The new IEEE 1560 standard, IEEE Standard for Methods of Measurement of Radio-Frequency Power-Line Interference Filter in the Range of 100 Hz to 10 GHz published in 2005 by the IEEE defines new test methods for measuring the insertion loss and other critical parameters associated with defining the performance of power line filters. One application of this standard that is gaining momentum is the generation of insertion loss data for traditional EMI filters. This is helping manufacturers to understand the real difference in performance for their products when they are placed in today’s electrical environment. This gives rise to the importance of losses in filters and the parasitic elements in filter components that “work against filter performance” causing filters to be larger and heavier than needed. This also increases the focus on filter cost and emissions testing costs. The IEEE 1560 is also being applied to the dielectric-independent EMI filter to further gain insight to its performance comparison against traditional filters.
The development of other standards such as the basic EMC immunity standard IEC 61000-6-19 is under draft development by the IEC. This new standard will defines the test method for performing conducted disturbance immunity testing in the frequency range from 2 kHz to 150 kHz is helping to make a case for the continued control of emissions and EMI problems. This development of this standard now in progress was largely fueled by the need to avoid conducted EMI problems involving solid-state meters, specifically those EMI cases where conducted emissions in this frequency range generated by PV inverters were causing EMI problems with solid-state meters. Without the application of higher performance EMI filters like the dielectric-independent filter, it will be even more challenging to control conducted emissions in the 2 kHz to 150 kHz range and other ranges as well using traditional EMI line filters.
Research must continue on the use of integrated solutions used as integrated circuit protection devices like EMI filters, surge protection devices, current limiting devices, and thermal protection devices. This will allow protection devices to work more effectively and efficiently. Moreover, this approach will precipitate one of the most significant reductions in equipment failures and warranty claims; thus increasing the bottom line for manufacturers and their investors.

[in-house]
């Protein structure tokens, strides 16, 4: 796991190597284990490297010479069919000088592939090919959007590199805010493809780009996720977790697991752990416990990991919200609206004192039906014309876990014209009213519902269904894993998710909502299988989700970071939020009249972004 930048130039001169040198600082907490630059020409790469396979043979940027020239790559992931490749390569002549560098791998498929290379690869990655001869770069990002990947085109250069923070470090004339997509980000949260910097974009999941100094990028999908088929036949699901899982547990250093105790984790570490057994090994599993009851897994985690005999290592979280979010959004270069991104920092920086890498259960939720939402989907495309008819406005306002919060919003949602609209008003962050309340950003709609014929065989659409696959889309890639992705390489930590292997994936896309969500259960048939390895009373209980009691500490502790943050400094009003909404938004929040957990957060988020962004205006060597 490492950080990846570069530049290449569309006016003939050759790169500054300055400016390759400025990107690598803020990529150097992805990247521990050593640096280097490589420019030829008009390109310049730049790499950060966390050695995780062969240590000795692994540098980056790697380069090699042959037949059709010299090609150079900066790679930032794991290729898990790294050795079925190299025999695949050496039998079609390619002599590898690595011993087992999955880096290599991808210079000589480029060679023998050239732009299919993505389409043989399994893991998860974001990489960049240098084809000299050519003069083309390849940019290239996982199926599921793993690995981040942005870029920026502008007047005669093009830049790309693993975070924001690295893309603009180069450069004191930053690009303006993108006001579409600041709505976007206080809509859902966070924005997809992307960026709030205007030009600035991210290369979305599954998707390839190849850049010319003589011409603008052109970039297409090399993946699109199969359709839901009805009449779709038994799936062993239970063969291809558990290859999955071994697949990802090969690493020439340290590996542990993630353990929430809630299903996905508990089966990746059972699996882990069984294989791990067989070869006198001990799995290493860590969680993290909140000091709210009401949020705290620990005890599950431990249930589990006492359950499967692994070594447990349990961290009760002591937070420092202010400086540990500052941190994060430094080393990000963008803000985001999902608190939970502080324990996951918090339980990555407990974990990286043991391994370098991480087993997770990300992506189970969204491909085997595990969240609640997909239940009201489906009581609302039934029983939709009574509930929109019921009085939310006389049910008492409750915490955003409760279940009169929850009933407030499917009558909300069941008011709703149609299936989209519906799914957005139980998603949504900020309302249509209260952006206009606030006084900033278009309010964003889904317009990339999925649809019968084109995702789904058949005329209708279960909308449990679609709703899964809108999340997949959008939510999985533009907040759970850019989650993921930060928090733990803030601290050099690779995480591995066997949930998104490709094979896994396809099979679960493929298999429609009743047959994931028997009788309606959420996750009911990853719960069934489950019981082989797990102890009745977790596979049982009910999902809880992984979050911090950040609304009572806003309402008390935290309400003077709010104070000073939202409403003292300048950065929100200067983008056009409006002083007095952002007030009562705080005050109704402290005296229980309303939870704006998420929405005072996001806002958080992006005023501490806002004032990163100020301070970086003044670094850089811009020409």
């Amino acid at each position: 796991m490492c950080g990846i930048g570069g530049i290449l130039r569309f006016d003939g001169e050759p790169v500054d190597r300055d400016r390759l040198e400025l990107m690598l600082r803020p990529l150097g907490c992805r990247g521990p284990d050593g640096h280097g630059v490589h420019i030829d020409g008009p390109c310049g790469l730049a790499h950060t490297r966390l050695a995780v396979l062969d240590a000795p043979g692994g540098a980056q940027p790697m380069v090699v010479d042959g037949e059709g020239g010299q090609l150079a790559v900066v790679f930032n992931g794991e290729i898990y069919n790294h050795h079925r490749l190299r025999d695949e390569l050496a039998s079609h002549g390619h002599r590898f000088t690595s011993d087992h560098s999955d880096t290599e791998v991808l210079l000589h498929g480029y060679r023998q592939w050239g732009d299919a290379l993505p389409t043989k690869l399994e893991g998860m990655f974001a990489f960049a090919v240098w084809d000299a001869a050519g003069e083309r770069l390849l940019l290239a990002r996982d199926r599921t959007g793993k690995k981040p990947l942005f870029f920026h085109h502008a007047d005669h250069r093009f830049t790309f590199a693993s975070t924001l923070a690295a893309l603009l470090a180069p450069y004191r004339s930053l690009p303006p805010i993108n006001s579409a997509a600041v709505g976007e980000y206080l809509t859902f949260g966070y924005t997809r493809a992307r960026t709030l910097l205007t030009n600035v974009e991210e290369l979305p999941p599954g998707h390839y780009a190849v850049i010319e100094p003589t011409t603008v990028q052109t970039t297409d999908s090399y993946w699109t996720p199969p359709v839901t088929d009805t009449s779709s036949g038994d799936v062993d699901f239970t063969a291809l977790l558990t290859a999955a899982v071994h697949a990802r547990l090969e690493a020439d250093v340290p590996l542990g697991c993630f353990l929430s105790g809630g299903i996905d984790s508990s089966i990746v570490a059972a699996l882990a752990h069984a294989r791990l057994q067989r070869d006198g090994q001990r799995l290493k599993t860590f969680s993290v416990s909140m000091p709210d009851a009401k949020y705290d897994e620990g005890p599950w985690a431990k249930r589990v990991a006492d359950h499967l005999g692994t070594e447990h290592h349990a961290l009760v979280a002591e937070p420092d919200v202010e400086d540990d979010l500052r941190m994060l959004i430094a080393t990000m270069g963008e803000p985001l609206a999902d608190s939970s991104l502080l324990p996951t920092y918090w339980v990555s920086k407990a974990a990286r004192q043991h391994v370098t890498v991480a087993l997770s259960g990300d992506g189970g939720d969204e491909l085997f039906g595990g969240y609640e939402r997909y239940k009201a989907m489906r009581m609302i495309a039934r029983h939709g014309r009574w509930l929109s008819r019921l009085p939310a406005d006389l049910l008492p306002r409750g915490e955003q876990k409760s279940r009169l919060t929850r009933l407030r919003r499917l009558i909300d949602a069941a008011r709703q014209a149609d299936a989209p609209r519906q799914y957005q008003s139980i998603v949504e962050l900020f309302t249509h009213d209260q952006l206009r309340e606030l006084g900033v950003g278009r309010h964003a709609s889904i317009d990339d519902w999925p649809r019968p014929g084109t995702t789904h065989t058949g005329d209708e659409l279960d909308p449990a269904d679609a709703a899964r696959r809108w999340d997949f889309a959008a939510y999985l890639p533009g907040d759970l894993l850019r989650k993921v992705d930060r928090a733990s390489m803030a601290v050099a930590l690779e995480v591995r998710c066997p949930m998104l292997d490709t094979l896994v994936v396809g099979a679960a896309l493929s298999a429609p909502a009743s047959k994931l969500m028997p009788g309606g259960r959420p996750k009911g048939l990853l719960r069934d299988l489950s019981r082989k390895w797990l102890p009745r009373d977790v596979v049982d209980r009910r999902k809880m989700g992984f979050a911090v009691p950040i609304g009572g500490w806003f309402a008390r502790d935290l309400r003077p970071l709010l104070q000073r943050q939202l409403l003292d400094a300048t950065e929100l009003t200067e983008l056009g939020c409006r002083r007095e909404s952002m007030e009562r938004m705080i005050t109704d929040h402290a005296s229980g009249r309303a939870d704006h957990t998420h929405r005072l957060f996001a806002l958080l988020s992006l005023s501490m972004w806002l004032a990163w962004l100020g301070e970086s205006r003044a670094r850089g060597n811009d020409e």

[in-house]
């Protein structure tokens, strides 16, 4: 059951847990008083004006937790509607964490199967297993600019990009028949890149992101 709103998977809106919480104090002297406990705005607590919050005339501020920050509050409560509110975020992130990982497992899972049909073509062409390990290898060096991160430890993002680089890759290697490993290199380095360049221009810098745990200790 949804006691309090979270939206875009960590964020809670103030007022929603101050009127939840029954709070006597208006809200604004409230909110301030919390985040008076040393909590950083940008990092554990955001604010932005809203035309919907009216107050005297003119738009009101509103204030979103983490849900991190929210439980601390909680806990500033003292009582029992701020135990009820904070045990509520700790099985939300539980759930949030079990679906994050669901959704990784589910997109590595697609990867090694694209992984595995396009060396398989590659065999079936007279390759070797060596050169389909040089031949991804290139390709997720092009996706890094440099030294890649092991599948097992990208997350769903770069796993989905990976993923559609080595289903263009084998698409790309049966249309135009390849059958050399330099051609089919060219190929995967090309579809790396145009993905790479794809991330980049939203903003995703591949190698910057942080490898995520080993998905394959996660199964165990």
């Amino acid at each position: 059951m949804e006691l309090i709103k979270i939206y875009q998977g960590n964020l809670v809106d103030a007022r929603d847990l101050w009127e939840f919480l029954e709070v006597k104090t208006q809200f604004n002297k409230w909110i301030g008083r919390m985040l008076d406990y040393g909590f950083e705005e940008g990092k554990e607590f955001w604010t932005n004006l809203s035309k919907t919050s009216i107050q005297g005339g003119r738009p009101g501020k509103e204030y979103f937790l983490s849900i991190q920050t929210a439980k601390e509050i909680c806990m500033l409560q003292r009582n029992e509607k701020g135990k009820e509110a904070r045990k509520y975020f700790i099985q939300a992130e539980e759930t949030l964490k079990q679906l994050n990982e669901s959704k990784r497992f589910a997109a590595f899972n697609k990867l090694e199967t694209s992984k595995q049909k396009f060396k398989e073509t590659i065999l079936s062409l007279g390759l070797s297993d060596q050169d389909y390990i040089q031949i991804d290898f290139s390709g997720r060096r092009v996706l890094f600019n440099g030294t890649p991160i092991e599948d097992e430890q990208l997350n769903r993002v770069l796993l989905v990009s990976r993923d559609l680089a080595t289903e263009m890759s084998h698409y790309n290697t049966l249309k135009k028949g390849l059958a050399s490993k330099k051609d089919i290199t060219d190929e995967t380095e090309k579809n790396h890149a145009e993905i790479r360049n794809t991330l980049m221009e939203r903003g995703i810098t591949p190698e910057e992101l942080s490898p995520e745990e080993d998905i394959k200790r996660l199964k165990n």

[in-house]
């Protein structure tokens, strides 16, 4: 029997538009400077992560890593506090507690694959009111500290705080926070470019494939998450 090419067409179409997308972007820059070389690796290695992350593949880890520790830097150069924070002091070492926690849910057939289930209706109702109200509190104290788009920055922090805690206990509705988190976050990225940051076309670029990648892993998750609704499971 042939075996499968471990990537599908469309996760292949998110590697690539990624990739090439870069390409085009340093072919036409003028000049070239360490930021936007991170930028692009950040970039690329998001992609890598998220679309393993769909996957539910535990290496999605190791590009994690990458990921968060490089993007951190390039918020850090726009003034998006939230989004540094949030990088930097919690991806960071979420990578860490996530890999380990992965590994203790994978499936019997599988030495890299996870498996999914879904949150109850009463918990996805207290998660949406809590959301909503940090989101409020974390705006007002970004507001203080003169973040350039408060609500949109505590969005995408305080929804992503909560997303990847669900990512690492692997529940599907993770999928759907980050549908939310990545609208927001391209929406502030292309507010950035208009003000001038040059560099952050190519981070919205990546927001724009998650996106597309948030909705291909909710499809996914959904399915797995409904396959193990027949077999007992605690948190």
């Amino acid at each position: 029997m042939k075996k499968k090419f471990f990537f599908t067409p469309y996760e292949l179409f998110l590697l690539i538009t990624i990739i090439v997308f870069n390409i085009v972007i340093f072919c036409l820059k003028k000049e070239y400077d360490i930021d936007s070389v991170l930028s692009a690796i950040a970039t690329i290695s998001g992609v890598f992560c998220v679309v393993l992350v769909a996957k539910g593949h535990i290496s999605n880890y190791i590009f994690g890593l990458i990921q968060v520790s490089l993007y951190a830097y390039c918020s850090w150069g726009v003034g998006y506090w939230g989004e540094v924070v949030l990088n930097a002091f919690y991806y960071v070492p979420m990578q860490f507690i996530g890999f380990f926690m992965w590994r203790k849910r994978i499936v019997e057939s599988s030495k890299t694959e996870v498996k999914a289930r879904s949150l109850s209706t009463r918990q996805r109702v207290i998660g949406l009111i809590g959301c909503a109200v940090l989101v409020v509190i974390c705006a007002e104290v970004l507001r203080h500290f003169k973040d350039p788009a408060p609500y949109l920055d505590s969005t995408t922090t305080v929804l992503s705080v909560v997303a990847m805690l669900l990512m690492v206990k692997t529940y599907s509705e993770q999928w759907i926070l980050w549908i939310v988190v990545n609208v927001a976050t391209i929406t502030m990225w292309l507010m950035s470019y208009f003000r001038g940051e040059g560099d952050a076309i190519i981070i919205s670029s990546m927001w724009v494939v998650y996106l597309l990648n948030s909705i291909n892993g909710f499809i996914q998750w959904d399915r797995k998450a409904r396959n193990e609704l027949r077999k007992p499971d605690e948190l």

Today’s EMI filters used on the AC power line to limit conducted emissions from end-use equipment are based on traditional filter designs that are years behind in design advancement. These historical designs continue to cost manufacturers millions of dollars in lost profits, limit equipment performance and allow equipment failures and malfunctions to occur that should be avoided. Settling for emissions control that is “good enough” will not allow manufacturers and end users to realize the benefits in equipment uptime and performance needed to sustain our digital society in the next few decades. End-use equipment is becoming more sophisticated and intelligent and necessitates more stringent control of conducted emissions and immunity. Products that use wireless radios will benefit from the use of new filter technologies in keeping the wireless signals off of the AC power line. Research is being conducted by the EMC engineering group at KCE Engineering, LLC located in Knoxville, Tennessee. Manufacturers who are interested in participating in this research can contact one of the authors of this article for further details.